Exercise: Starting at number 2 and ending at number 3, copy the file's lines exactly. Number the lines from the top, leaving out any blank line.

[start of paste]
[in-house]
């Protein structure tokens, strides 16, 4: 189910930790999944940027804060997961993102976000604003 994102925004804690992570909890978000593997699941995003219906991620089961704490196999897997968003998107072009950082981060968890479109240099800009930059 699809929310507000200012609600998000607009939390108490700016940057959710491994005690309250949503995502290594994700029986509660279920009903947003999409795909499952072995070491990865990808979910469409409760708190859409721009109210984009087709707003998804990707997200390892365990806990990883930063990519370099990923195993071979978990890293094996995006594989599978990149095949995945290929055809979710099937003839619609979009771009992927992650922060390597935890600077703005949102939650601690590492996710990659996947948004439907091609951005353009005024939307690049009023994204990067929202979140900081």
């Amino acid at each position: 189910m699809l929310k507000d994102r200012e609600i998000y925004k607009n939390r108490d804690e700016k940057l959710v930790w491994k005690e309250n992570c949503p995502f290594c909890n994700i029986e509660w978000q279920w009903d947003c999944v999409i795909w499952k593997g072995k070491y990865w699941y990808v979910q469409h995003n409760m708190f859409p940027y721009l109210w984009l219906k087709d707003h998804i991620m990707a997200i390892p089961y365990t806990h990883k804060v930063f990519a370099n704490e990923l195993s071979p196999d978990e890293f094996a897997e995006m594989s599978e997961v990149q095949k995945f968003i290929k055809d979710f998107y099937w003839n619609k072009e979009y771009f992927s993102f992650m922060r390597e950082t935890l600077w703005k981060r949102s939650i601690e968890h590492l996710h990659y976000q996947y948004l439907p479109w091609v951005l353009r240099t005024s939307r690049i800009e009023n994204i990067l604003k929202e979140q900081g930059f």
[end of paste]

């Protein structure tokens, strides 16, 4: 189910930790999944940027804060997961993102976000604003 994102925004804690992570909890978000593997699941995003219906991620089961704490196999897997968003998107072009950082981060968890479109240099800009930059 699809929310507000200012609600998000607009939390108490700016940057959710491994005690309250949503995502290594994700029986509660279920009903947003999409795909499952072995070491990865990808979910469409409760708190859409721009109210984009087709707003998804990707997200390892365990806990990883930063990519370099990923195993071979978990890293094996995006594989599978990149095949995945290929055809979710099937003839619609979009771009992927992650922060390597935890600077703005949102939650601690590492996710990659996947948004439907091609951005353009005024939307690049009023994204990067929202979140900081």
């Amino acid at each position: 189910m699809l929310k507000d994102r200012e609600i998000y925004k607009n939390r108490d804690e700016k940057l959710v930790w491994k005690e309250n992570c949503p995502f290594c909890n994700i029986e509660w978000q279920w009903d947003c999944v999409i795909w499952k593997g072995k070491y990865w699941y990808v979910q469409h995003n409760m708190f859409p940027y721009l109210w984009l219906k087709d707003h998804i991620m990707a997200i390892p089961y365990t806990h990883k804060v930063f990519a370099n704490e990923l195993s071979p196999d978990e890293f094996a897997e995006m594989s599978e997961v990149q095949k995945f968003i290929k055809d979710f998107y099937w003839n619609k072009e979009y771009f992927s993102f992650m922060r390597e950082t935890l600077w703005k981060r949102s939650i601690e968890h590492l996710h990659y976000q996947y948004l439907p479109w091609v951005l353009r240099t005024s939307r690049i800009e009023n994204i990067l604003k929202e979140q900081g930059f």